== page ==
During its long existence the institution has given an advanced education to nearly 1,900 students. Nearly 1,000 have received collegiate degrees. Partly at least through their educational opportunities, these young people have become self-sustaining citizens. They are engaged in art, architecture, bacteriology, chemistry, printing, publishing, photography, missionary work to the deaf, teaching the deaf, agriculture, library cataloging, government service, and other types of work, many of which they could not have entered without advanced educational preparation.
If it is the pleasure of the committee, President Percival Hall will be very glad to appear, at the convenience of the committee, and furnish any information regarding the institution. ị trust that the committee will regard the bill favorably. Sincerely yours,
HAROLD L. ICKES,
Secertary of the Interior.
Washington, February 23, 1935. Hon. DAVID I. WALSH,
United States Senate. MY DEAR SENATOR Walsh: You have requested information relating to the cost of the additional scholarships for Gallaudet College authorized by S. 1180, which you introduced at my request.
The expense of such scholarships is borne by the United States. It is included in the annual estimate for the Columbia Institution for the Deaf, and it is covered by the regular appropriation for that institution.
No increase in expense by virtue of the addi onal scholarships is anticipated for the fiscal year ending June 30, 1936. As the college gradually expands, however, it is expected that the additional scholarships would be granted. At the present rate of expansion the full increased authorization would be utilized in perhaps 5 or 10 years. Since the cost of each scholarship is approximately $750 a year, it is estimated that the increased authorization would eventually result in an increased expenditure of approximately $15,000 each year. Sincerely yours,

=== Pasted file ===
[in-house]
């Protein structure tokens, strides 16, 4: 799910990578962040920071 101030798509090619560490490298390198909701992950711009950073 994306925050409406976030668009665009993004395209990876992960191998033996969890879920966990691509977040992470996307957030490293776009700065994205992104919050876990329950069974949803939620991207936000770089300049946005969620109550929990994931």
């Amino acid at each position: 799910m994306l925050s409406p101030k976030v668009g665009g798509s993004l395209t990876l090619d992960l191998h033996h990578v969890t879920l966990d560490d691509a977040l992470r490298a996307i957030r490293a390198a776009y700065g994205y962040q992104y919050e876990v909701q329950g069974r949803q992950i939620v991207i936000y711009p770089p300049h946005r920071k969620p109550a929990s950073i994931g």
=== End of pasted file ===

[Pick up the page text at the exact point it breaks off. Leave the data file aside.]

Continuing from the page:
HAROLD L. ICKES,
Secretary of the Interior. O
Mr. COPELAND, from the Committee on Appropriations, submitted
[To accompany H. R. 5913]
The Committee on Appropriations, to which was referred the bill (H. R. 5913) making appropriations for the military and nonmilitary activities of the War Department for the fiscal year ending June 30, 1936, and for other purposes, report the same to the Senate with various amendments, and present herewith information relative to the changes made:
The changes in the amounts of the House bill recommended by the committee are as follows:
Contingencies, Military Intelligence Division.... $61,000
Pay of the Army:
Increased pay to retired officers on active duty.---
for enlisted men on duty
AUTHORIZE THE SECRETARIES OF WAR AND NAVY TO LEND EQUIPMENT FOR THE NATIONAL JAMBOREE, BOY SCOUTS OF AMERICA
MARCH 4, 1935.-Ordered to be printed
Mr. SHEPPARD, from the Committee on Military Affairs, submitted
(To accompany S. 935)
The Committee on Military Affairs, to whom was referred the bill (S. 935) to authorize the Secretary of War and the Secretary of the Navy to lend Army and Navy equipment for use at the national jamboree of the Boy Scouts of America, having considered the same, report favorably thereon with a recommendation that it do pass, amended as follows:
On page 2, line 2, after the word “officials” strike out the colon, insert a comma and add the following: "and also furnish a camp site on the Fort Myer Military Reservation, Fort Myer, Virginia."
An identical bill (H. R. 3800) has been reported favorably by the Military Affairs Committee of the House.
Attached hereto and made a part hereof are reports upon this bill from the Secretary of War and Secretary of the Navy. While the report from the Secretary of the Navy is adverse it is pointed out that the bill reads that the furnishing of the equipment is merely "authorized” and further “at their discretion", and therefore in no way mandatory upon the Navy to furnish equipment.
WASHINGTON, February 1, 1935. Hon. MORRIS SHEPPARD, Chairman Committee on Military Affairs,
United States Senate. DEAR SENATOR SHEPPARD: Careful consideration has been given to the bill 8. 935 which you transmitted to the War Department under date of January 16, 1935, with a request for information and the views of the Department relative thereto.
There is no existing law on the subject of the loan of government property for the purpose indicated in this bill. The bill provides for a bond to protect